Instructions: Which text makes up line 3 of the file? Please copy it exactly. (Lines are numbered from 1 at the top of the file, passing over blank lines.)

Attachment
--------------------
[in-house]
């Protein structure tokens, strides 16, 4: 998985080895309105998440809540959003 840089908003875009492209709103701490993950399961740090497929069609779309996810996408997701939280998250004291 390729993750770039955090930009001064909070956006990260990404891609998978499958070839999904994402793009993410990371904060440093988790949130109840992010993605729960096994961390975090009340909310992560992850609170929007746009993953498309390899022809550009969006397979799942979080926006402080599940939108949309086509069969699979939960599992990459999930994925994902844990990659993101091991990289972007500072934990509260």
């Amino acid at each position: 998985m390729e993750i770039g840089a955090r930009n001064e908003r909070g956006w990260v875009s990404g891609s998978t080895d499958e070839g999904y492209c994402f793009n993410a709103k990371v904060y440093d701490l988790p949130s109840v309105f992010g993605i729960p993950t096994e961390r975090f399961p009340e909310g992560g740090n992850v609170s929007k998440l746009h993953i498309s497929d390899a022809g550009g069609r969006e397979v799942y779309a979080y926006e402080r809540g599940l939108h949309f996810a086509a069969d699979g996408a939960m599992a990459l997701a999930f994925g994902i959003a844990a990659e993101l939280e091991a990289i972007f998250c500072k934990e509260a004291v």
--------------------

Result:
């Amino acid at each position: 998985m390729e993750i770039g840089a955090r930009n001064e908003r909070g956006w990260v875009s990404g891609s998978t080895d499958e070839g999904y492209c994402f793009n993410a709103k990371v904060y440093d701490l988790p949130s109840v309105f992010g993605i729960p993950t096994e961390r975090f399961p009340e909310g992560g740090n992850v609170s929007k998440l746009h993953i498309s497929d390899a022809g550009g069609r969006e397979v799942y779309a979080y926006e402080r809540g599940l939108h949309f996810a086509a069969d699979g996408a939960m599992a990459l997701a999930f994925g994902i959003a844990a990659e993101l939280e091991a990289i972007f998250c500072k934990e509260a004291v």